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Savage by Jacques Jouet

by David Varno


JacquesJouet1.jpg caption: Courtesy Dalkey Archive Press.

“What, at this point in time, can we make of a man,” the narrator of Jacques Jouet’s most recent novella, Savage, asks himself. The question is posed from a young man to the world, having encountered a dull, vegetative state while attempting to survive on his own. The line comes from Sartre: “What, at this point in time, can one know about a man.” Jouet—who appeared in New York this past spring with the OuLiPo, to which he was elected in the ‘80s—set the novella in the late 19th century, and the postdated reference signatures the author’s presence in the construction. In fact, the book opens with the voice of an author, or “editor,” enumerating the ways he may have come across the successive pages, which he purportedly did not write and for which he functions only to present. By the time we come to the Sartre allusion, the author has entered the voice of Paul, first introduced in the third-person before taking of the roll of narrator. Jouet’s deft transition creates excitement, and I would recommend the book on the strength of that alone.

After a failed career attempt as a writer, Paul, a fictional appropriation of Gauguin, wanders to Peru, aimlessly in search for clues to his mother’s South American origins. Upon returning, he overheats Manet’s critique of a painting: “Where are the model’s lungs…it’s a portrait for a tailor,” which brings Paul to answer his earlier question: “What one can make of a man at this time,” he decides, “is his body.” He decides to become a tailor.

Early on in his new vocation, Paul’s obsessive methods and the poetic language of his observations are endearing, as he flounders toward a certain discipline. “I was under the illusion that I could break into the profession,” he first says, “without first suffering humiliation at the hand of the conventions that were then in place. A few bold colors, a few slightly exaggerated gaps in the fabric, didn’t constitute a style.” Then, “If I wanted to make something of the body of man, obviously I had to start by undressing him, by contemplating the body itself, just as the ancient painters who always sketched their subjects nude before painting their clothing had done.” Delusions enter in quietly, as Paul wishes that fashion could be as significant as the work of Reubens, or Delacroix, or Manet, especially.

With Paul’s obsession over his deceased preteen daughter Clara, Jouet makes another 20th century allusion. “Clara the clear, my clarity,” he suffers, a la Humbert Humbert, and we get a clearer sense of his dark side. As Paul becomes increasingly marginalized as a designer, misunderstood by potential clients and increasingly drawn towards embodying the savage nature, Jouet recreates Gauguin’s stint living with Van Gogh in an Arles cottage. The hilariously unhinged Hector Vernier, Van Gogh’s stand-in, serves to foreshadow Paul’s own demise. “He would go to the museum to undress in front of visitors. He was often institutionalized,” Paul recounts. Eventually, Vernier commits suicide by swallowing two sharpened spoons.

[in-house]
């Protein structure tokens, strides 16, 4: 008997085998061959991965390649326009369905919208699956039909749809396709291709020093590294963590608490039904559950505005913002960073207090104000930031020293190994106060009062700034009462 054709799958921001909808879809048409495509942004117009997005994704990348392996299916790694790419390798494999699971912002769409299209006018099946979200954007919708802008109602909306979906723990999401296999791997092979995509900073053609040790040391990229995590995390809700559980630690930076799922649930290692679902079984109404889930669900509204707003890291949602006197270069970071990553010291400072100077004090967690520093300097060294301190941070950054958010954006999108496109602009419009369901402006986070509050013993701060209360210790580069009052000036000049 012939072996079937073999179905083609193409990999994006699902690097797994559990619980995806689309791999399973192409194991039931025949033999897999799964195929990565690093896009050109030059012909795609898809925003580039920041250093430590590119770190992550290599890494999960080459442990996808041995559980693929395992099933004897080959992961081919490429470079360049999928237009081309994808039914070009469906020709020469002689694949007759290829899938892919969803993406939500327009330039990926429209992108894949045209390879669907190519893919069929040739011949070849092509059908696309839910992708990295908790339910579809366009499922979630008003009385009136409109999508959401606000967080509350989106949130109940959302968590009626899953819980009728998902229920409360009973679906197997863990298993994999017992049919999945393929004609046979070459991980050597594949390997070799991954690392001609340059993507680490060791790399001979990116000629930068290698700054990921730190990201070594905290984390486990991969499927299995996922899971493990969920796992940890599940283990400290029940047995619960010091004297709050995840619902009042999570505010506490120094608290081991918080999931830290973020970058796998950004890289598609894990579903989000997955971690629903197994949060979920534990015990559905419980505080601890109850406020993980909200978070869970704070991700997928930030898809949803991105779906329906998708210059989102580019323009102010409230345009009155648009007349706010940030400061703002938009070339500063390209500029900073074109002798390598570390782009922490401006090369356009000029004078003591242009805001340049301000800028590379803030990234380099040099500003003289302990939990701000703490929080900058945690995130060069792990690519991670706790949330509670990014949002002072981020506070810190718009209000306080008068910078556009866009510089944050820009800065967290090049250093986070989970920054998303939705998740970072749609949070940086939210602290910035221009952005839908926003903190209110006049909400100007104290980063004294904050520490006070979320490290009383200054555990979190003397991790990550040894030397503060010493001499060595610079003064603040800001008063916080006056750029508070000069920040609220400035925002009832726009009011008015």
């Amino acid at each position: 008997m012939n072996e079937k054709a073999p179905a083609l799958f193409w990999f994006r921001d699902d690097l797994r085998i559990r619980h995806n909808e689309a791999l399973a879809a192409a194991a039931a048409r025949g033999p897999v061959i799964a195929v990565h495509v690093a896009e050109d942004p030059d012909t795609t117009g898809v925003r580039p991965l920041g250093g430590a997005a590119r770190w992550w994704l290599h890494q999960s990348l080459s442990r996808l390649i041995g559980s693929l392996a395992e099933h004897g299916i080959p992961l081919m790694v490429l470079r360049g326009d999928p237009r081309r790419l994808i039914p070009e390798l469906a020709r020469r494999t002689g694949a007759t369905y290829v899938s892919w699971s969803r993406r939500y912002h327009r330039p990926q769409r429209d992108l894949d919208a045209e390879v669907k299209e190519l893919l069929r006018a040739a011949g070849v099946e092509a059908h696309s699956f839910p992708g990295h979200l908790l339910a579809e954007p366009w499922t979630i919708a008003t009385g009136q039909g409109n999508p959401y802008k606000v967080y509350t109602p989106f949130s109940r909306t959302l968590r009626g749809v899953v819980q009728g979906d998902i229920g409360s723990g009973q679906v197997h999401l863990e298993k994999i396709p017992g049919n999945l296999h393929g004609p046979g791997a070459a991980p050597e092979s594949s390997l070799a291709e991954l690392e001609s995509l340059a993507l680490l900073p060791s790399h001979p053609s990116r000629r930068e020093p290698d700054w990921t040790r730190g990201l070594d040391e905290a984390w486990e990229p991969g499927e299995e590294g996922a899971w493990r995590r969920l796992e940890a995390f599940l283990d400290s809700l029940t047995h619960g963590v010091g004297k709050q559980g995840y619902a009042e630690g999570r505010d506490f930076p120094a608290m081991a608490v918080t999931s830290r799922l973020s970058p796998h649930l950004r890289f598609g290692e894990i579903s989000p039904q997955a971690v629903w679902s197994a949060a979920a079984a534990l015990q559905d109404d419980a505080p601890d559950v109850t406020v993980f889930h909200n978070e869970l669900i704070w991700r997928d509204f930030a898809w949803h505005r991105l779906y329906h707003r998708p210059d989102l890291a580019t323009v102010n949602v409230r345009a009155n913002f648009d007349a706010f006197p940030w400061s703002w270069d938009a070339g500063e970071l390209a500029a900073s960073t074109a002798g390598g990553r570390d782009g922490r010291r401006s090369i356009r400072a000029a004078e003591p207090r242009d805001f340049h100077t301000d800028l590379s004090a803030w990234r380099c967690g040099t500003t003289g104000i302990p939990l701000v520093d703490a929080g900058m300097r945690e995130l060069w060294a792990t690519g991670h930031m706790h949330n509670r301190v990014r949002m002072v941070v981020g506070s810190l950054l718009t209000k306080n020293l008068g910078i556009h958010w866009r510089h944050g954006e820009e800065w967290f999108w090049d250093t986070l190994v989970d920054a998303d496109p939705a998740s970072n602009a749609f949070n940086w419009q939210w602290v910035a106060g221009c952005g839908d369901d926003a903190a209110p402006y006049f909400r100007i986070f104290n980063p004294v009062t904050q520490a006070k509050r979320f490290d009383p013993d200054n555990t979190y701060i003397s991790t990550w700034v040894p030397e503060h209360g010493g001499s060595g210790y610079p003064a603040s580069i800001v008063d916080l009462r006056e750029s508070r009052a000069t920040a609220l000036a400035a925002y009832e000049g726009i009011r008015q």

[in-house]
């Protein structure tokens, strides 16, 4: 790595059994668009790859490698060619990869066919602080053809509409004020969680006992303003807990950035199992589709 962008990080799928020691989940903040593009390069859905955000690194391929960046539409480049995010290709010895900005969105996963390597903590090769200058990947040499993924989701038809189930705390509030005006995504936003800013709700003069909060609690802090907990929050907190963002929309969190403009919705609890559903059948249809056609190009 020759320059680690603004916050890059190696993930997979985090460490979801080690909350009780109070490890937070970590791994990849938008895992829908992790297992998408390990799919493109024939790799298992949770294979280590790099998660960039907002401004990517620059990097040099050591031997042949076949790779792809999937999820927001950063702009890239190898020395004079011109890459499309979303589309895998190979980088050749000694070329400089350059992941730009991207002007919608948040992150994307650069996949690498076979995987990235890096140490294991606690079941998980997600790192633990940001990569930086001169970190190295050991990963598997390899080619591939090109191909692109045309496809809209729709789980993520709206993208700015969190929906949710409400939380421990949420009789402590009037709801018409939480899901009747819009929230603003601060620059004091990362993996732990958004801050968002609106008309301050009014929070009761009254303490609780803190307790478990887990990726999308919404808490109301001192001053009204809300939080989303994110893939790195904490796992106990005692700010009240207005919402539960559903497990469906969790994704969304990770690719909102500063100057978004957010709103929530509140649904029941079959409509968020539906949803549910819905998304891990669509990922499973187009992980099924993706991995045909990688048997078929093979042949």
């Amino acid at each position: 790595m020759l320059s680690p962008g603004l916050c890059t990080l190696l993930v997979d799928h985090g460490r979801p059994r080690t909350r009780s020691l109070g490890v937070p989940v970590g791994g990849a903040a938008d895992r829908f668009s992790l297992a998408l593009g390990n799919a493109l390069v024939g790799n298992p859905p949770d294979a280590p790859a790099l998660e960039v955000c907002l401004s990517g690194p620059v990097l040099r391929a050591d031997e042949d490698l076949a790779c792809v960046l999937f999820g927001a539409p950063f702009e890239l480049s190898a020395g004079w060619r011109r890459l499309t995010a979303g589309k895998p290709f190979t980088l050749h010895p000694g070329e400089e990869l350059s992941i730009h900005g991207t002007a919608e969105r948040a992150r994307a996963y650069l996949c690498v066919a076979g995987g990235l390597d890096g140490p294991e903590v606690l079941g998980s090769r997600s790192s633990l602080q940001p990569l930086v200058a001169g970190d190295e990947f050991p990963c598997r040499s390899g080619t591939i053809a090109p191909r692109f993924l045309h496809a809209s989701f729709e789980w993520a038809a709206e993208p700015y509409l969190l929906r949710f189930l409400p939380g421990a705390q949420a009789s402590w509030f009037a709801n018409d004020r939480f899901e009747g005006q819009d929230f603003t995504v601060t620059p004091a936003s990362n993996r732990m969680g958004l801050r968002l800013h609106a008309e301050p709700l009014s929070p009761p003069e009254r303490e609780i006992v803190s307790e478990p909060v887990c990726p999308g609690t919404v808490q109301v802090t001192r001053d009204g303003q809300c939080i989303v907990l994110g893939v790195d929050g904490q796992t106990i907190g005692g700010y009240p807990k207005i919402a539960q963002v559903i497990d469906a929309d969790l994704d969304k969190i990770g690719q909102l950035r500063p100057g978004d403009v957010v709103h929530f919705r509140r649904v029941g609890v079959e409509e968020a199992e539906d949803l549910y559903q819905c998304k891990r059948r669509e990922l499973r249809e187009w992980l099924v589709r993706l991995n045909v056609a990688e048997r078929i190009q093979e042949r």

Paul retreats to Africa, hoping to escape the corruption of civilization, but after spending a week with a sect of people who flay their skin and leave their cured muscle and organs exposed, he decides that he is not a savage after all. He leaves by revulsion to the exaggerated gristle (he stayed peacefully with the Flayed for six days) but because of an overwhelming sense of fate:

“I knew I’d never be a savage. I knew it now more surely than ever—now that I’d spent a few days truly being one: loving the present, without nostalgia or hope, with no thought of what might lay upstream or down—the present, at the only price I could imagine for it—as I remember it, as I relive it—at once new and antediluvian—in a flash.”

Despite steady dealings with a continental lingerie dealer, Paul is unable to keep his finances in order or control his impulses, and descends to living on the street.

Savage‘s appendix, which acknowledges use of the biography Gauguin in the South Seas, contains two documents, which, in their opposition, serve to further the ambiguity around Gauguin himself. First, an interview with Paul on the subject of clothing: “A lot of eructation for nothing,” Jouet formulates, though “perhaps…a reservoir of ideas for some future designer, fresh out of school.” The other document is colder, from a customs official who indicts the designer’s barbarous nature as unenlightened: “He was vicious with everyone, and it didn’t do him the least bit of good.”

Savage by Jacques Jouet, translated by Amber Shields, is out now from Dalkey Archive Press.

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